Key Skills 

  • Knowledge of aerodynamic design principles, tools and process for air vehicles
  • Thorough experience of aerodynamic database development
  • Knowledge of flight vehicle handling qualities
  • Analytical 
  • Project management
  • Team player
  • Excellent problem solving skills
  • Demonstrated capability of leadership
  • Excellent communication skills
  • Innovative
  • Creative thinker

 

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How To Write a Job Winning Personal Summary For an Avionics Engineer

How To Write a Job Winning Personal Summary For an Avionics Engineer

Having an effective CV can be the difference between landing your dream job, and searching for months for a job you’ll settle in.

When applying for a new job, engineers must showcase their skillset to impress recruiters. Being able to sell yourself in the 30 seconds or so it takes for a recruiter to scan a CV is essential. Below, we’ve highlighted some key points for you to use as a guide when writing the personal summary section of your CV:

 

Grab the Recruiter’s Attention

For an Avionics Engineer role, the competition is high. So your CV will need a winning edge. Your personal summary is the perfect section to do this. A couple of sentences explaining who you are, your experience and why you should be chosen for the job.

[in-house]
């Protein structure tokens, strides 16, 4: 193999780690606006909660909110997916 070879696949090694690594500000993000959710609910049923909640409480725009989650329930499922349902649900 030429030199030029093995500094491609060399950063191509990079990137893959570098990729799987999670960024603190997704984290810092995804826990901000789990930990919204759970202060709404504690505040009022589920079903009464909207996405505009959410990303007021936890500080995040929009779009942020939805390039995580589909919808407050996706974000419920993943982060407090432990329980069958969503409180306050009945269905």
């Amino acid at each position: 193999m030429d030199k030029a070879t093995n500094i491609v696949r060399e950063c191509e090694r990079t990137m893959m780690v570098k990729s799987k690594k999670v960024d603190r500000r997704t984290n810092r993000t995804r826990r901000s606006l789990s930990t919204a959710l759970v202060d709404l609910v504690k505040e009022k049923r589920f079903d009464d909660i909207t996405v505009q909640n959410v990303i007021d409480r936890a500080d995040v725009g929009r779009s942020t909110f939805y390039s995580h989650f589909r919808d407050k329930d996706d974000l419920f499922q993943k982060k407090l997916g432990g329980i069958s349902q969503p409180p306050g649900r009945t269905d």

Use the first sentence to show your worth. For example: “Highly skilled Avionics Quality Assurance Technician with a demonstrated ability to work in aircraft.”

Now that you have their attention, they’re inclined to spend more time on the rest of your CV – time to pad out your personal summary with a few skills (we would recommend that you pick out just a couple of standout skills, and then follow up with a skill section).

“Skilled in Aviation Maintenance & Repair, Documenting procedures, Advanced Troubleshooting, Navigation/Communications, Electronic Warfare, Inspections and peer training.”

Finally, we can move on to why you’re looking for a new job – you can still sell yourself here. Boast your need for a new challenge and what your hopes are for the role:

“Looking for a role as a Sight Lead or Management/Supervisor position where I can challenge my skills and further develop my career.”

 

Sell Yourself

Your personal statement is more than a biography or paragraph about your work experience. It’s a quick opportunity to show recruiters why you are the ideal candidate for their role. But don’t be too modest – sell yourself.

 

Tailor Your CV Around Your Personal Summary

Your personal summary should be a snapshot of what your CV entails. Onwards from this, the rest of your CV should compliment this, as well as the role in question. Once you’ve tailored each section of your CV to the job, you have a brilliant opportunity of catching a recruiter’s eye – oh, and don’t forget to tailor your cover letter too!

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Essential Skills For an Aerodynamics Engineer CV